Grants Biomedical signal processing

Abstract
Human beings are a source of many signals that encode information related to the health status of the person, its intentions, the status of diverse biological process in his body, the information he is trying to communicate, etc. In general these signals are of nonlinear and nonstationary nature, and the information is hidden and coded in a complex way which is not clearly exposed in the raw signal. In many cases, the information conveyed in those signals can be interpreted rather easily by other human beings. For example, a listener can understand the meaning of a speech sentence and the emotional state of the speaker. As another example, an expert can determine the presence or absence of apnea events by watching a polysomnogram of a sleeping patient. Nevertheless, when one tries to replicate this characteristic in a computer, the nonlinear and nostationary characteristics pose a serious problem for an automatic algorithm.
Moreover, there are signals that carry interesting information that at the present day cannot be interpreted by other humans. For example, the electroencephalographic record obtaining at the same time a person is imagining to pronounce a word, carry information regarding the word that was imagined, but it is not possible for a human observer to extract this information.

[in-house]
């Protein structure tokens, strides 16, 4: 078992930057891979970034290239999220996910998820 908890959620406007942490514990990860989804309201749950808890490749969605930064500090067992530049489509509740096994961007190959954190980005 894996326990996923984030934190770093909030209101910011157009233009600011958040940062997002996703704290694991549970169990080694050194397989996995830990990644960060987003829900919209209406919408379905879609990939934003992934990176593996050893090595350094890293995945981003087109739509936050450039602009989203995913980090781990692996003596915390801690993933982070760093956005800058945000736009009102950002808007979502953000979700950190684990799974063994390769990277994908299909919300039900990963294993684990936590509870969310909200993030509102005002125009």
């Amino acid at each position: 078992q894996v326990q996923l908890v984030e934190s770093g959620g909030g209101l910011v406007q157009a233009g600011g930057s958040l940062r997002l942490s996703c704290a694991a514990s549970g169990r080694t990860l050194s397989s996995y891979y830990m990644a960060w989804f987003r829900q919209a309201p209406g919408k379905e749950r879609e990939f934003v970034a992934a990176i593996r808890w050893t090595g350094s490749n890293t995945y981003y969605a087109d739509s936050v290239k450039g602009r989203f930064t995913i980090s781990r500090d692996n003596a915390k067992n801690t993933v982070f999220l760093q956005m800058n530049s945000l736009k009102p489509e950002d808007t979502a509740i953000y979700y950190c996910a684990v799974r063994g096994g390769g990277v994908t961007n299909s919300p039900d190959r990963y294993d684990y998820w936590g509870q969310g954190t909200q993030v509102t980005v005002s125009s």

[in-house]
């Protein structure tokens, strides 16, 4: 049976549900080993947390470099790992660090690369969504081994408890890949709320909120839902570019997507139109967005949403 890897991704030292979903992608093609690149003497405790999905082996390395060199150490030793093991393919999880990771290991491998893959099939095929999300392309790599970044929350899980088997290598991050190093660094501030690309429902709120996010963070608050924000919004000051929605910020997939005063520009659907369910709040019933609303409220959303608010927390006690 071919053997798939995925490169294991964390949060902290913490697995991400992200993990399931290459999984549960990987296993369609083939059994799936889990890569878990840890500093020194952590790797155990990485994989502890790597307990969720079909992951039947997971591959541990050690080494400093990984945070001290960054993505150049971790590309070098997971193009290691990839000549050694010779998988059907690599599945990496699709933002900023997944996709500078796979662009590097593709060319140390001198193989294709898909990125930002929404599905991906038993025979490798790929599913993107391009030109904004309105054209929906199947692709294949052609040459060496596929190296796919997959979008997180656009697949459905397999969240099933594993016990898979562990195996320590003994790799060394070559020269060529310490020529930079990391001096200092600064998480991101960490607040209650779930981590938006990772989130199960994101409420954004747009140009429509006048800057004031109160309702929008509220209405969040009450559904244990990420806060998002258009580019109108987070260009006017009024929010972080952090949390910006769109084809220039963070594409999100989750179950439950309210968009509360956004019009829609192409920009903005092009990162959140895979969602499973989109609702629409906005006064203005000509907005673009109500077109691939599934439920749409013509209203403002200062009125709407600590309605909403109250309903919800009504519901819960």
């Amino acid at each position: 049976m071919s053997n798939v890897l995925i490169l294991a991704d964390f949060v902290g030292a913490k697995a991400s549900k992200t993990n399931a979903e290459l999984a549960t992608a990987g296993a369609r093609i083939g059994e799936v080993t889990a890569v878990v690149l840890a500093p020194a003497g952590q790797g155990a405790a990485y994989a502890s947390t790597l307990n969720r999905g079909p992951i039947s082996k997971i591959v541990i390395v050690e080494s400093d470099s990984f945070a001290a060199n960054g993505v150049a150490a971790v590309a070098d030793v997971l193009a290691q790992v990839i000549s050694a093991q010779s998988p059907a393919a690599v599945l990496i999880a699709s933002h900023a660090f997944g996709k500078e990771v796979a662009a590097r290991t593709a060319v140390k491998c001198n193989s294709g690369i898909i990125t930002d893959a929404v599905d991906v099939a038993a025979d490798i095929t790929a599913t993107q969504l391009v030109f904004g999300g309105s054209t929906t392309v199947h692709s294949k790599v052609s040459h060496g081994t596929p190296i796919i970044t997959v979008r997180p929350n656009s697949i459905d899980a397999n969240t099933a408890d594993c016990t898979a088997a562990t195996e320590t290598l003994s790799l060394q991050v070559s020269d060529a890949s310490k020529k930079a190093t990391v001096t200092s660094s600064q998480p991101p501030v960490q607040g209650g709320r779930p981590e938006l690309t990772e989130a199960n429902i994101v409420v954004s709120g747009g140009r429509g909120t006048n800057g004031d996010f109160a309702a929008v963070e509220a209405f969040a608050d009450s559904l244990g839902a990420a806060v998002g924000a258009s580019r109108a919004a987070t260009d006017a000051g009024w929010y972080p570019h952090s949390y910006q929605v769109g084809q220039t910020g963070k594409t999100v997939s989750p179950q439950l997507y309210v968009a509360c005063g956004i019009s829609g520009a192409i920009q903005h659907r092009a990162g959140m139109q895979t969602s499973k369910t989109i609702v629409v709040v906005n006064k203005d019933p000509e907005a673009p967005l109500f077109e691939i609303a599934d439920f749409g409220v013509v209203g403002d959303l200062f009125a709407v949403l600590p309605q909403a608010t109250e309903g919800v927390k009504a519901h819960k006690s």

In the last years several advanced signal processing methods have been developed which try to improve the capabilities of information extraction, and can be used to improve the behaviour of systems dedicated to detect its presence or absence in a specific signal. Some of these techniques are sparse representation, nonnegative matrix factorization, blind source separation, independent component analysis, regularization and inverse problems . In this line, these (and other) advanced signal processing method are developed and extended to address the problems found in specific signals applied to problems of speech recognition, speech denoising and dereverberation, detection of apneas and hypopneas, prediction of the presence of the sleep apnea-hypopneas syndrome, imagined speech recognition, brain -computer interfaces and other related applications.

Principal researchers:
Leandro Di Persia
Leonardo Rufiner

Current funding:
PIP 2014 CONICET
DST 2011 MINCyT

Past funding:
PIP 2012 CONICET
CAID 2011 UNL
PICT 2010 ANPCyT
CAID 2009 UNL
PAE-PID 2007 ANPCyT
PAE-PICT 2007 ANPCyT